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How Atypical Helped Brigette Lundy-Paine Come Out as Nonbinary

How Atypical Helped Brigette Lundy-Paine Come Out as Nonbinary

Brigette Lundy-Paine

The actor discussed how the team behind the Netflix series and its fans became allies in their journey.


Warning: Atypical season 3 spoilers ahead.

In a moving scene from the new season of Atypical, Sam (Keir Gilchrist) recounts to his sister, Casey (Brigette Lundy-Paine), the story of a (real-life!) gay penguin couple, Sphen and Magic. He does so in order to communicate to her that he has no stigma toward LGBTQ people -- or toward the relationship that Casey is embarking on with her new love interest, Izzie (Fivel Stewart).

"They courted each other and built a nest. When a negligent heterosexual pair left their egg exposed to the elements, the aquarium staff gave it to Sphen and Magic," Sam, who is autistic, explained to Casey. "They have a baby now. Its name is Sphengic. I think they could have done better with the name."

Later, Casey opens her backpack to find a drawing of Sphen and Magic -- yet another gesture of acceptance to a sister coming to terms with her sexuality.

"That was such a special scene," Lundy-Paine reflected to The Advocate in a recent interview. "Most scenes between them, I just find so beautiful and ethereal, like really pure love."

The character of Casey is also a show of love from Atypical, a Netflix series that centers on a teen with autism and the family and friends who support him. As Lundy-Paine has continued their coming-out journey -- they came out as queer to The Advocate last year and nonbinary in a recent Instagram post -- so too has Casey grappled with matters of the heart and LGBTQ identity.

Through the course of three seasons, Casey, a track star in high school, has embarked on her first relationship -- with a boy, Evan (Graham Rogers) -- while also coming to terms with her attraction to a female classmate, Izzie. The queer connection between Casey's life and Brigette's was no accident.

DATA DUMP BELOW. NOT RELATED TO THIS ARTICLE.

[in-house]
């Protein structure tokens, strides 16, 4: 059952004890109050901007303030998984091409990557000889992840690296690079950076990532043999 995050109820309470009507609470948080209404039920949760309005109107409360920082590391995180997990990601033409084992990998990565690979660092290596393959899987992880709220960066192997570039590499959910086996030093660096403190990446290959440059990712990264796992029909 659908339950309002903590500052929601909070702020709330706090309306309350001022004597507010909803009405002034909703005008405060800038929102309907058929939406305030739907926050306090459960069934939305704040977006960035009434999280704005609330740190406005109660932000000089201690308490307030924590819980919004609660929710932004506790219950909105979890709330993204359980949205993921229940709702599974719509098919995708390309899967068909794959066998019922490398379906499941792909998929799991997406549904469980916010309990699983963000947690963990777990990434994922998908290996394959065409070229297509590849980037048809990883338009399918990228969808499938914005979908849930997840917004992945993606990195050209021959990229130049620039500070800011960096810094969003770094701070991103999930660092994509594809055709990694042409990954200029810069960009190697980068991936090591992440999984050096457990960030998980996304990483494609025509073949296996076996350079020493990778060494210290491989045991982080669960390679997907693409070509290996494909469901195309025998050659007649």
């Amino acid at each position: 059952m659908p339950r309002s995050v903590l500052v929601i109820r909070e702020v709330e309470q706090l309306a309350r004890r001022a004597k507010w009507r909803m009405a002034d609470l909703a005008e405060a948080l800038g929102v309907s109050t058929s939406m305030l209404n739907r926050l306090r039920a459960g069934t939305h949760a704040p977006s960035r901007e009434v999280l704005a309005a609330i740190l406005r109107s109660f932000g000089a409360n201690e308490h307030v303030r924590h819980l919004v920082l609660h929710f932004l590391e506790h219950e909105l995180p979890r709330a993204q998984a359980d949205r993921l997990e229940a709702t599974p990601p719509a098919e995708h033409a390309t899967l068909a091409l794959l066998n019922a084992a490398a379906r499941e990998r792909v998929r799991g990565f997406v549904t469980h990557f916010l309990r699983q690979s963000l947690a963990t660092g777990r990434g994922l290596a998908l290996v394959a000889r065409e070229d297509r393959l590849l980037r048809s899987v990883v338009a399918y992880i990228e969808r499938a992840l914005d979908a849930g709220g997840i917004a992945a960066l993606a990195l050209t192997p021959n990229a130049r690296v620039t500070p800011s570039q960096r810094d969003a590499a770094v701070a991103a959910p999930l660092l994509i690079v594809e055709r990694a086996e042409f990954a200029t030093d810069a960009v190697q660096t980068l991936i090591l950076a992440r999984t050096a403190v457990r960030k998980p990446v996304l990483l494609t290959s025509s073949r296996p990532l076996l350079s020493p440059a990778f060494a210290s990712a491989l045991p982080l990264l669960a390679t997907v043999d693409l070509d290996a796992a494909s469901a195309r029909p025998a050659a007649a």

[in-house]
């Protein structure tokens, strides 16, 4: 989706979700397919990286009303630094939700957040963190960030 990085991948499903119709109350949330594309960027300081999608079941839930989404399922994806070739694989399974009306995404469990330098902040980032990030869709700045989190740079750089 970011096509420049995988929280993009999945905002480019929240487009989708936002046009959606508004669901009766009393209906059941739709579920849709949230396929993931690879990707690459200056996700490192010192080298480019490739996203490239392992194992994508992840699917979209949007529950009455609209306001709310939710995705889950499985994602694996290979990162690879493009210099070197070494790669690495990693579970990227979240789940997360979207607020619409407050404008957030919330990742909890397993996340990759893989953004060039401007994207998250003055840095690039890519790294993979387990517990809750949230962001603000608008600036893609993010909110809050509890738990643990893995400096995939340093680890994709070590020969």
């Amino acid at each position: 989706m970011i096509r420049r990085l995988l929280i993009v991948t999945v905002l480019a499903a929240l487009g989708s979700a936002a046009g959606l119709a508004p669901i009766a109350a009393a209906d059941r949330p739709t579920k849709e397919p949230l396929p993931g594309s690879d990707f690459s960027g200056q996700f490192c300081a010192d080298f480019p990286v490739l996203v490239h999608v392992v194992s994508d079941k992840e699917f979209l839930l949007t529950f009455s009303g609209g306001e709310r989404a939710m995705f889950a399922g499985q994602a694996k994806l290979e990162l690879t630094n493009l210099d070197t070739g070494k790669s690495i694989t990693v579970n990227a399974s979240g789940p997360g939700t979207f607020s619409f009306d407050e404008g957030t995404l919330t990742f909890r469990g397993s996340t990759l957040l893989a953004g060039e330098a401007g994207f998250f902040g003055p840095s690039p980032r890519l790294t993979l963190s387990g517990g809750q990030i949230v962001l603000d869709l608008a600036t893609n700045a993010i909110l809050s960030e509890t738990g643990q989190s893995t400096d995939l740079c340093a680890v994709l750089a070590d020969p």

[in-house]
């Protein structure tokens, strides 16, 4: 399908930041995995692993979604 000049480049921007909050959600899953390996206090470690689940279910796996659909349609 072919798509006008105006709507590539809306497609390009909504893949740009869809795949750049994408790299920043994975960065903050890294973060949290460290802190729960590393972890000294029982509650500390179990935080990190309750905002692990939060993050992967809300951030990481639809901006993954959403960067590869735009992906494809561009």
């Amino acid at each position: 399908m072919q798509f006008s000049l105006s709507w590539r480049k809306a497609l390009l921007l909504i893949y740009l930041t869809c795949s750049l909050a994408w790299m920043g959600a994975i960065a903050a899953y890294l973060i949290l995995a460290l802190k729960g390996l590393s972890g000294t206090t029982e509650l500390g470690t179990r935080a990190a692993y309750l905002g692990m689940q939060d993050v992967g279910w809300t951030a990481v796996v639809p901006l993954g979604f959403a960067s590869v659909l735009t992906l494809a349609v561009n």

"They didn't start this show with this storyline planned," said Lundy-Paine, who uses they/them pronouns; Casey, who as a teen is at a different stage in coming out, will be referred to as she/her in this article. "I think I really have Atypical to thank for really teaching me about who I am."

Lundy-Paine acknowledged how the program's writers and its creator, Robia Rashid, showed themselves as allies to them from the very beginning. The actor also thanked by name Mojdeh Daftary, Atypical's costume designer, who has helped give expression to Casey's queerness (and the bright eccentricity of another character, Paige, played by Jenna Boyd) through gender-bending clothes found in Los Angeles thrift stores. Their friend and costar, gay actor Nik Dodani (Zahid), has also been a source of support.

"They've been extremely supportive with me, and I think the response from the queer community online has been a huge influence on this show," Lundy-Paine said. "I think we have them to thank for being so vocal and for really pushing us to take the journey we have this season."

Casey's journey is no crystal stair. When she showed Sam's drawing of the penguin to Izzie, her love interest recoiled in anger and fear of potentially being outed. From that moment, societal stigma threatened to tear their relationship apart. It was a difficult moment for Lundy-Paine to experience as an out actor.

"That scene broke my heart every time we shot it," Lundy-Paine said. "The opportunity for pride in one's queerness, I felt how fragile that is. And even for someone you trust that is along with you on your queer journey, the shame is really hard to erase. It made me feel for all the moments of delicate pride that are robbed by the shame monster."

Lundy-Paine has dealt with the shame monster in their own life as they grapple with being an out public figure. "I'm in a relationship right now that is hard to define publicly, and I think that's definitely been on my mind," said Lundy-Paine, who in addition to being an actor is also an influencer with over 1 million Instagram followers. "I think any queer relationship, it's hard, right? Because there almost is an aspect to being queer and being online and a public figure that you have to brand yourself. It's really hard to just let yourself be queer and peaceful in any space."

"Instagram doesn't leave a lot of room for nuance," they added.

However, social media outlets like Instagram can also be an important tool against the shame monster. Lundy-Paine's coming-out post in November is one powerful example.

"I'm non-binary, always felt a lil bit boy, lil bit girl, lil bit neither. Using they/them as of late n it feels right," Lundy-Paine wrote in the caption; the photo was of their new cat, Julius.

Although Lundy-Paine said in the post that the declaration was "scary af ... I feel I owe it to myself and to all of us who struggle w gender." They then told nonbinary folks that they are "beautiful" and "whole" and asked them to "celebrate yourself in the comments." Thousands replied with posts of love, as well as thanks to Lundy-Paine for raising visibility for nonbinary people like them.

The post was liberating for Lundy-Paine. "I feel good. I feel free. It's been a long time that I've been wrestling with that," they said. They did not wrestle with the issue alone. Lundy-Paine credited the support of nonbinary friends like Santa Clarita Diet's Liv Hewson, who "allowed me to see myself as real." Nonbinary young people who have reached out to Lundy-Paine online also played a large role in their decision to come out.